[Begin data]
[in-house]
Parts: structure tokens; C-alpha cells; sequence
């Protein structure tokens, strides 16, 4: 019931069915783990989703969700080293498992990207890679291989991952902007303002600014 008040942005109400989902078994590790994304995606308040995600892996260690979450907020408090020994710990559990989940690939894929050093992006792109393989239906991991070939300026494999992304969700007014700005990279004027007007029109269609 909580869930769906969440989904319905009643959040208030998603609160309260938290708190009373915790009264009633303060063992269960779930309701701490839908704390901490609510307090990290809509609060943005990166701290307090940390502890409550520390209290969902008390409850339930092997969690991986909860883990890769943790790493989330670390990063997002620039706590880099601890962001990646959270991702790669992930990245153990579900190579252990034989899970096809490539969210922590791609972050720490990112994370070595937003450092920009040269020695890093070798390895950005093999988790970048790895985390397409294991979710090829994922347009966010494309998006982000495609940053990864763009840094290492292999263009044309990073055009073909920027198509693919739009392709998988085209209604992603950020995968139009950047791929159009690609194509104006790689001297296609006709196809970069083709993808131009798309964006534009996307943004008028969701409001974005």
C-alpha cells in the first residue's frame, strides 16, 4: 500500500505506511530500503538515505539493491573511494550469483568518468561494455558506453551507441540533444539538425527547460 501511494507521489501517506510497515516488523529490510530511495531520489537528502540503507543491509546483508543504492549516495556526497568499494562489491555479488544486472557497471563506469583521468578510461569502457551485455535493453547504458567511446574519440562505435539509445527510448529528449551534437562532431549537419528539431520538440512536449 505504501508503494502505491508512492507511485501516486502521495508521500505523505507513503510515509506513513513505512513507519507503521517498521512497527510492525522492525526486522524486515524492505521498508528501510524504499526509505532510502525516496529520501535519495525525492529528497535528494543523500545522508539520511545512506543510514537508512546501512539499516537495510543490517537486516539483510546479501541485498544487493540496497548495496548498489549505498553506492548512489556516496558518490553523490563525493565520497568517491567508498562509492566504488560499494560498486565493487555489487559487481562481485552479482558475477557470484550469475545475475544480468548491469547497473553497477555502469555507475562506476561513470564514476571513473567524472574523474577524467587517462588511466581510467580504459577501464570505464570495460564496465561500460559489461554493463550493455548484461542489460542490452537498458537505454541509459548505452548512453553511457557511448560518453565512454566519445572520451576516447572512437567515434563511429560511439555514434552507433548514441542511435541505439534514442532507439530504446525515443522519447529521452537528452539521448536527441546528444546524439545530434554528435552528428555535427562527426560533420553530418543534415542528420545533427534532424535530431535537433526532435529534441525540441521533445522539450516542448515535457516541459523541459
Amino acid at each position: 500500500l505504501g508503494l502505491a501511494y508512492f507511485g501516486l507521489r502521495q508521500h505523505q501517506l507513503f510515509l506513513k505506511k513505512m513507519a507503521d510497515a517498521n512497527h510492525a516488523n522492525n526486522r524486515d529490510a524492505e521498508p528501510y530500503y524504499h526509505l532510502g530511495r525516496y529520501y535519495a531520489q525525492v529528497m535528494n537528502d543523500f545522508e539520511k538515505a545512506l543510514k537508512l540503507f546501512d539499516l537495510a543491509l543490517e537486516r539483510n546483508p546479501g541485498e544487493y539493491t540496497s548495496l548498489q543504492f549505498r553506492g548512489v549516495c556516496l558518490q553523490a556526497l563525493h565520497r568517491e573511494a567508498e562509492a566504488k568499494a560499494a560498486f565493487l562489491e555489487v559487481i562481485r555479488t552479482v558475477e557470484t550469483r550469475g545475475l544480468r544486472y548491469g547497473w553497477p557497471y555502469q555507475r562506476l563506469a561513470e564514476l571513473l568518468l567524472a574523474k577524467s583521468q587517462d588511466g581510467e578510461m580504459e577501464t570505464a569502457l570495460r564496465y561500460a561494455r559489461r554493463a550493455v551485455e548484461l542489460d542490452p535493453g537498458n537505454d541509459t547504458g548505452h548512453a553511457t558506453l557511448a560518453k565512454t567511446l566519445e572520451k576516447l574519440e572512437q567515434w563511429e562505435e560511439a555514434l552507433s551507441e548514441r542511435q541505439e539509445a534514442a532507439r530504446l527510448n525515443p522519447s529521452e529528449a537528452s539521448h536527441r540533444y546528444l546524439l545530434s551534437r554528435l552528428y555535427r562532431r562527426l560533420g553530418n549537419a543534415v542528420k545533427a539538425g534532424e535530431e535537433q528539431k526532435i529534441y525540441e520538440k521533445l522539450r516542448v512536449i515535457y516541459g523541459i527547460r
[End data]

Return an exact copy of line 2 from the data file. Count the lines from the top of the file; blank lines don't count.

Parts: structure tokens; C-alpha cells; sequence